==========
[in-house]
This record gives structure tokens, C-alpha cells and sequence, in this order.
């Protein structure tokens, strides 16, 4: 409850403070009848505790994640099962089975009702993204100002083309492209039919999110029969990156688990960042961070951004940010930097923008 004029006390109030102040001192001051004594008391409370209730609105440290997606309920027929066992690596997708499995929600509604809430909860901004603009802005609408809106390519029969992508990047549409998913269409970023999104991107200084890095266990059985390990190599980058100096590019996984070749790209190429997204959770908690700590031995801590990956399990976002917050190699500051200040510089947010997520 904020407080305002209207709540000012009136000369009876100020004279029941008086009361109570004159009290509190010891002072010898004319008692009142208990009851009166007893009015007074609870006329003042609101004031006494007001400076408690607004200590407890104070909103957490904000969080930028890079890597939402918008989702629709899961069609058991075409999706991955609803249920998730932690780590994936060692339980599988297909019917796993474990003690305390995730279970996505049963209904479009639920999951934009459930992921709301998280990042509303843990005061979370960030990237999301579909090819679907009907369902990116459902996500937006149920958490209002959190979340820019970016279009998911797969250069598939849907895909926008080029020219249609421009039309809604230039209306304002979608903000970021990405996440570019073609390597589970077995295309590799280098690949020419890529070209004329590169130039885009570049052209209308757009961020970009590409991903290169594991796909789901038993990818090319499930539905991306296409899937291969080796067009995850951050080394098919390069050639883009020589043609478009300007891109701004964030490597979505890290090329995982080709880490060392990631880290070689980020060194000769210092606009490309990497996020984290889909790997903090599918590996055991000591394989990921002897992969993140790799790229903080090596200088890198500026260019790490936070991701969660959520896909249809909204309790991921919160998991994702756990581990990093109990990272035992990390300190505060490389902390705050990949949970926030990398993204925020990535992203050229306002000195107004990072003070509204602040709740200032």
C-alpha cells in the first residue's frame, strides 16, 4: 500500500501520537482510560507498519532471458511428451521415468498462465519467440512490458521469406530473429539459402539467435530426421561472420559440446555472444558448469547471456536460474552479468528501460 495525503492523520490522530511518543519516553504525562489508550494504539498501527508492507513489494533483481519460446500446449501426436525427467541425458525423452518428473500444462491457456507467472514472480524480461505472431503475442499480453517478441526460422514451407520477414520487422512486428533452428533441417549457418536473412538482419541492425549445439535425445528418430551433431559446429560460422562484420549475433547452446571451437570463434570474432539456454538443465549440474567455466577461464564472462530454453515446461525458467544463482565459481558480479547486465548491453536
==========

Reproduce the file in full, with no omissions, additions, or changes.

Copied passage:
[in-house]
This record gives structure tokens, C-alpha cells and sequence, in this order.
């Protein structure tokens, strides 16, 4: 409850403070009848505790994640099962089975009702993204100002083309492209039919999110029969990156688990960042961070951004940010930097923008 004029006390109030102040001192001051004594008391409370209730609105440290997606309920027929066992690596997708499995929600509604809430909860901004603009802005609408809106390519029969992508990047549409998913269409970023999104991107200084890095266990059985390990190599980058100096590019996984070749790209190429997204959770908690700590031995801590990956399990976002917050190699500051200040510089947010997520 904020407080305002209207709540000012009136000369009876100020004279029941008086009361109570004159009290509190010891002072010898004319008692009142208990009851009166007893009015007074609870006329003042609101004031006494007001400076408690607004200590407890104070909103957490904000969080930028890079890597939402918008989702629709899961069609058991075409999706991955609803249920998730932690780590994936060692339980599988297909019917796993474990003690305390995730279970996505049963209904479009639920999951934009459930992921709301998280990042509303843990005061979370960030990237999301579909090819679907009907369902990116459902996500937006149920958490209002959190979340820019970016279009998911797969250069598939849907895909926008080029020219249609421009039309809604230039209306304002979608903000970021990405996440570019073609390597589970077995295309590799280098690949020419890529070209004329590169130039885009570049052209209308757009961020970009590409991903290169594991796909789901038993990818090319499930539905991306296409899937291969080796067009995850951050080394098919390069050639883009020589043609478009300007891109701004964030490597979505890290090329995982080709880490060392990631880290070689980020060194000769210092606009490309990497996020984290889909790997903090599918590996055991000591394989990921002897992969993140790799790229903080090596200088890198500026260019790490936070991701969660959520896909249809909204309790991921919160998991994702756990581990990093109990990272035992990390300190505060490389902390705050990949949970926030990398993204925020990535992203050229306002000195107004990072003070509204602040709740200032």
C-alpha cells in the first residue's frame, strides 16, 4: 500500500501520537482510560507498519532471458511428451521415468498462465519467440512490458521469406530473429539459402539467435530426421561472420559440446555472444558448469547471456536460474552479468528501460 495525503492523520490522530511518543519516553504525562489508550494504539498501527508492507513489494533483481519460446500446449501426436525427467541425458525423452518428473500444462491457456507467472514472480524480461505472431503475442499480453517478441526460422514451407520477414520487422512486428533452428533441417549457418536473412538482419541492425549445439535425445528418430551433431559446429560460422562484420549475433547452446571451437570463434570474432539456454538443465549440474567455466577461464564472462530454453515446461525458467544463482565459481558480479547486465548491453536